The number of people living with Alzheimer’s disease is growing rapidly; today, an estimated 1 in 10 adults over the age of 65 has Alzheimer’s dementia. In the United States, 5.7 million people are living with AD and by 2050, that number is expected to rise to nearly 14 million. As a result, the race is on to fund research that will show promise to treat or slow the progression of this devastating disease. To date, clinical trials have come up short and scientists are now looking at new theories that link Alzheimer’s disease with infection. Could Alzheimer’s disease be a result of a virus, bacteria, parasite or fungi?
According to a recent NPR Health News report, the “germ theory” in relation to Alzheimer’s disease isn’t a new idea; it’s been circulating in scientific literature for several decades. Multiple studies have linked AD with infection; neurosurgeons have been shown to die from Alzheimer’s at a 2 1/2 time greater rate than any other chronic illness and the spouses of people with dementia are also an increased risk for having Alzheimer’s dementia. These findings beg the question, could Alzheimer’s be caused by an infectious disease?
Researcher Leslie Norins, an infectious diseases and immunology specialist, spent two years reviewing the scientific literature on what was know about the cause of Alzheimer’s and he believes that more targeted research into the role infection may play in the development of Alzheimer’s dementia is needed, and quickly. To this end, Norins and his wife Rainey created a $1 million challenge award grant, the Alzheimer’s Germ Quest, to speed research into the root cause of AD and therapies that could slow or prevent the onset of Alzheimer’s dementia. Research submissions are due by December 21, 2020 and the prize will be awarded no later than March 31, 2021.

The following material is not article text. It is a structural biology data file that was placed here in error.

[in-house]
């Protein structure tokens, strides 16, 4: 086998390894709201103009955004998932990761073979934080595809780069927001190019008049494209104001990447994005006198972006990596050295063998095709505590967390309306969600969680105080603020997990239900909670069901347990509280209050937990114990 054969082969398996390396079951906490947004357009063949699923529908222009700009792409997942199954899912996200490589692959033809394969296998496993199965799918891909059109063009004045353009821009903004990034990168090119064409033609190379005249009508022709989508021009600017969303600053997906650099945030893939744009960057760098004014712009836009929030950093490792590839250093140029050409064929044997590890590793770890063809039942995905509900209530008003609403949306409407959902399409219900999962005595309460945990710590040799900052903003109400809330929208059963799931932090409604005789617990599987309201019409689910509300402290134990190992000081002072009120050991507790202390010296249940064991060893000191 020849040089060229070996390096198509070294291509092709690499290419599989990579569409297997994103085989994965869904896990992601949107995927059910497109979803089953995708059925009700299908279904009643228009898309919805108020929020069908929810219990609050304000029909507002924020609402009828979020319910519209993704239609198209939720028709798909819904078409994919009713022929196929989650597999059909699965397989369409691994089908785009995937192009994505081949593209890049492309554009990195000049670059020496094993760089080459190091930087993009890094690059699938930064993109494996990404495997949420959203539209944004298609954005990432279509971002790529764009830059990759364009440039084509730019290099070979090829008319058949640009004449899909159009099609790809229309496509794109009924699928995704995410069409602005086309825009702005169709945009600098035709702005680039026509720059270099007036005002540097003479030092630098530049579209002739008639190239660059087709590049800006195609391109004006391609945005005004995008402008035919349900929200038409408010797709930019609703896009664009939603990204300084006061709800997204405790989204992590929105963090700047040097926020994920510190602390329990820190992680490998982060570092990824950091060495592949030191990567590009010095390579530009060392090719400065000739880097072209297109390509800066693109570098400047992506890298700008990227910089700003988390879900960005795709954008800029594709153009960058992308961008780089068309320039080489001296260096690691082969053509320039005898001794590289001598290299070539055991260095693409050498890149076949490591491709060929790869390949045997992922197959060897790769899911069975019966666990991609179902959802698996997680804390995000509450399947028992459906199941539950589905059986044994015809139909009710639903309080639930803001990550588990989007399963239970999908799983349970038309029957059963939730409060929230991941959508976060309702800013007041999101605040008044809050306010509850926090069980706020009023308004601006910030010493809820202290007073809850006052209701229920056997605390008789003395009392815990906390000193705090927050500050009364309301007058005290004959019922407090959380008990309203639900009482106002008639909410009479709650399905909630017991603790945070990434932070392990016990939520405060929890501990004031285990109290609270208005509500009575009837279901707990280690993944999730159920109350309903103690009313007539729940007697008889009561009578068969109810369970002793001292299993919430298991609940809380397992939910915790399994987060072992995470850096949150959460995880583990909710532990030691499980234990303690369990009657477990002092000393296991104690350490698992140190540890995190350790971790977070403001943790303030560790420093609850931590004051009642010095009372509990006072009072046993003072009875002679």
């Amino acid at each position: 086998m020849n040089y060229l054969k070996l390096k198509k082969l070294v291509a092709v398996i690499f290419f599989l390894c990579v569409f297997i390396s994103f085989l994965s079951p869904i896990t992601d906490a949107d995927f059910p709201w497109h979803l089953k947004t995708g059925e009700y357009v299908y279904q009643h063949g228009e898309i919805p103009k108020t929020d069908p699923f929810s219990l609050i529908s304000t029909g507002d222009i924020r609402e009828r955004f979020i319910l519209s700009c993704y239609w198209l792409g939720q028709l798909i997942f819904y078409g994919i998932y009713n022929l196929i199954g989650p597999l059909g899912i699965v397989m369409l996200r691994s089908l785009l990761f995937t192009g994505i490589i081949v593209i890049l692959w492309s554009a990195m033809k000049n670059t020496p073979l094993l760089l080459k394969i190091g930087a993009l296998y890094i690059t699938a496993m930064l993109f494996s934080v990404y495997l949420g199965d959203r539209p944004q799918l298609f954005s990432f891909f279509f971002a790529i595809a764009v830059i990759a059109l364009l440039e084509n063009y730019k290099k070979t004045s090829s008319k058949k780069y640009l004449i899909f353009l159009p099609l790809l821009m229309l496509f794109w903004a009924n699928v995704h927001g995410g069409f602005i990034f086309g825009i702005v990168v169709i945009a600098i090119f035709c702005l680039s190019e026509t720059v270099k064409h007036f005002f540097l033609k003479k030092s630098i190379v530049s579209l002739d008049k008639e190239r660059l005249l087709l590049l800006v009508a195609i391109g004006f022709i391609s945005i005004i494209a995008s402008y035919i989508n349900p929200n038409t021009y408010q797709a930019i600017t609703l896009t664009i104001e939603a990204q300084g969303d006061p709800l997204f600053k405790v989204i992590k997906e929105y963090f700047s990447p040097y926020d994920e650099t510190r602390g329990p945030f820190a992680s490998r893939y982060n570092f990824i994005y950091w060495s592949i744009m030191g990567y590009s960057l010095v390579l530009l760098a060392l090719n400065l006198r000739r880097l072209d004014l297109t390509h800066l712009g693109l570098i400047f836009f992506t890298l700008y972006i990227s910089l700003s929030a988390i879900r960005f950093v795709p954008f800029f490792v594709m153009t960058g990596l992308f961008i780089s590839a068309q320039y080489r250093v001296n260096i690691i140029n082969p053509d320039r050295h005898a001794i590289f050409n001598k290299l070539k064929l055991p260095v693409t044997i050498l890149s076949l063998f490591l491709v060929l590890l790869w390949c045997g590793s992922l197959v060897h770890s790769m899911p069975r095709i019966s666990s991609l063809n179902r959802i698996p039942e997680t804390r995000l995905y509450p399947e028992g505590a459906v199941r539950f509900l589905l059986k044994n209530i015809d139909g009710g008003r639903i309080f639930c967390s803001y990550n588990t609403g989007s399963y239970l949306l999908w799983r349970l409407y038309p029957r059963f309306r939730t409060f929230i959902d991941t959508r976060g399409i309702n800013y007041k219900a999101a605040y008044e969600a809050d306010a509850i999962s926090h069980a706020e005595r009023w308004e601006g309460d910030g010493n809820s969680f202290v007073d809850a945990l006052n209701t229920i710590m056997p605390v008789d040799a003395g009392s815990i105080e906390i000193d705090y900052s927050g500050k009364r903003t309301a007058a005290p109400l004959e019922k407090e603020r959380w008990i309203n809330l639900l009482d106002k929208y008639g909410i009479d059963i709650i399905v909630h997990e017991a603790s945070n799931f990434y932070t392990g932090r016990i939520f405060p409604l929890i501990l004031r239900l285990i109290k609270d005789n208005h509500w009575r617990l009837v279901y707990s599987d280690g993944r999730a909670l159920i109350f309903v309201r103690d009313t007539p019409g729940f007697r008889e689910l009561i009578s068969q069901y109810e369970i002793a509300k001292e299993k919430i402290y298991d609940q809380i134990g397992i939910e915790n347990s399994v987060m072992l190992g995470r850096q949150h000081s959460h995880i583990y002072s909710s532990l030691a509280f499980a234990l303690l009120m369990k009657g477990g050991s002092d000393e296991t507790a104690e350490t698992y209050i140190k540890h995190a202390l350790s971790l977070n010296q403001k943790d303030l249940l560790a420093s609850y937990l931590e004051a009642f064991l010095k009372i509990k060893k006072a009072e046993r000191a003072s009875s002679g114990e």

By exploring deeper into the relationship between microbes and amyloid tangles in the brain, a hallmark of Alzheimer’s disease, treatment with antiviral or antibiotic drugs could potentially prevent or at least delay the development of dementia in patients. Early detection of Alzheimer’s dementia continues to play an important role in slowing the progression of the disease and allowing caregivers more time to plan for the future. Do you know the signs? Follow this link to the Alzheimer’s Association website to learn the 10 early signs and symptoms of Alzheimer’s.